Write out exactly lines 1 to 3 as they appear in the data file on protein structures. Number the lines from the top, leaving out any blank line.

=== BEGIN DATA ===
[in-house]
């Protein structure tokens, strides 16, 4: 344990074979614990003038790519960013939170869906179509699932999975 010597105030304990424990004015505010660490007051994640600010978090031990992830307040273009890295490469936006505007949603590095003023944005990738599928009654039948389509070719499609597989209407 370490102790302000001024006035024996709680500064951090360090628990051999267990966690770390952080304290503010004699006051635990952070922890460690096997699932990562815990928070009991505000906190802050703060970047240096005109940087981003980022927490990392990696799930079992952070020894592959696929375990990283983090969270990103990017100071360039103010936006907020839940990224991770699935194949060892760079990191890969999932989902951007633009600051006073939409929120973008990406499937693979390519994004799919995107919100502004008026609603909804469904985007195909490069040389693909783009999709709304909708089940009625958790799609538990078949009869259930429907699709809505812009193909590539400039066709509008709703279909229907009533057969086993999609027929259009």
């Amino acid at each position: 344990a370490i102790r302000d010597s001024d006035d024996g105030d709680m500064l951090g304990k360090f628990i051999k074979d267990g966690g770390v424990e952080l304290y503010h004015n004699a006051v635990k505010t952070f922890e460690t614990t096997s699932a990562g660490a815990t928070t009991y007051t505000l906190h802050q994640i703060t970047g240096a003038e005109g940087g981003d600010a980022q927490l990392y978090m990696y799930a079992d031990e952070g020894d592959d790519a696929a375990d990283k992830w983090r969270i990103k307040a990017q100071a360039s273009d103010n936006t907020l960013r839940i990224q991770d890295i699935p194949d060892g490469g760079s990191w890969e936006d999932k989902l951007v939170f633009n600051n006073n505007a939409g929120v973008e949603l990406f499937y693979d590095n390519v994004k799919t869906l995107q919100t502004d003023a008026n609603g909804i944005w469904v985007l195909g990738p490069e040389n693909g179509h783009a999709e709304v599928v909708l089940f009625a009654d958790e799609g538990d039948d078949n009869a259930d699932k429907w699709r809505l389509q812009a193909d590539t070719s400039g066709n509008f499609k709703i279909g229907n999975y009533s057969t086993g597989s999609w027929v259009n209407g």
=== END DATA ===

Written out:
[in-house]
């Protein structure tokens, strides 16, 4: 344990074979614990003038790519960013939170869906179509699932999975 010597105030304990424990004015505010660490007051994640600010978090031990992830307040273009890295490469936006505007949603590095003023944005990738599928009654039948389509070719499609597989209407 370490102790302000001024006035024996709680500064951090360090628990051999267990966690770390952080304290503010004699006051635990952070922890460690096997699932990562815990928070009991505000906190802050703060970047240096005109940087981003980022927490990392990696799930079992952070020894592959696929375990990283983090969270990103990017100071360039103010936006907020839940990224991770699935194949060892760079990191890969999932989902951007633009600051006073939409929120973008990406499937693979390519994004799919995107919100502004008026609603909804469904985007195909490069040389693909783009999709709304909708089940009625958790799609538990078949009869259930429907699709809505812009193909590539400039066709509008709703279909229907009533057969086993999609027929259009």
């Amino acid at each position: 344990a370490i102790r302000d010597s001024d006035d024996g105030d709680m500064l951090g304990k360090f628990i051999k074979d267990g966690g770390v424990e952080l304290y503010h004015n004699a006051v635990k505010t952070f922890e460690t614990t096997s699932a990562g660490a815990t928070t009991y007051t505000l906190h802050q994640i703060t970047g240096a003038e005109g940087g981003d600010a980022q927490l990392y978090m990696y799930a079992d031990e952070g020894d592959d790519a696929a375990d990283k992830w983090r969270i990103k307040a990017q100071a360039s273009d103010n936006t907020l960013r839940i990224q991770d890295i699935p194949d060892g490469g760079s990191w890969e936006d999932k989902l951007v939170f633009n600051n006073n505007a939409g929120v973008e949603l990406f499937y693979d590095n390519v994004k799919t869906l995107q919100t502004d003023a008026n609603g909804i944005w469904v985007l195909g990738p490069e040389n693909g179509h783009a999709e709304v599928v909708l089940f009625a009654d958790e799609g538990d039948d078949n009869a259930d699932k429907w699709r809505l389509q812009a193909d590539t070719s400039g066709n509008f499609k709703i279909g229907n999975y009533s057969t086993g597989s999609w027929v259009n209407g």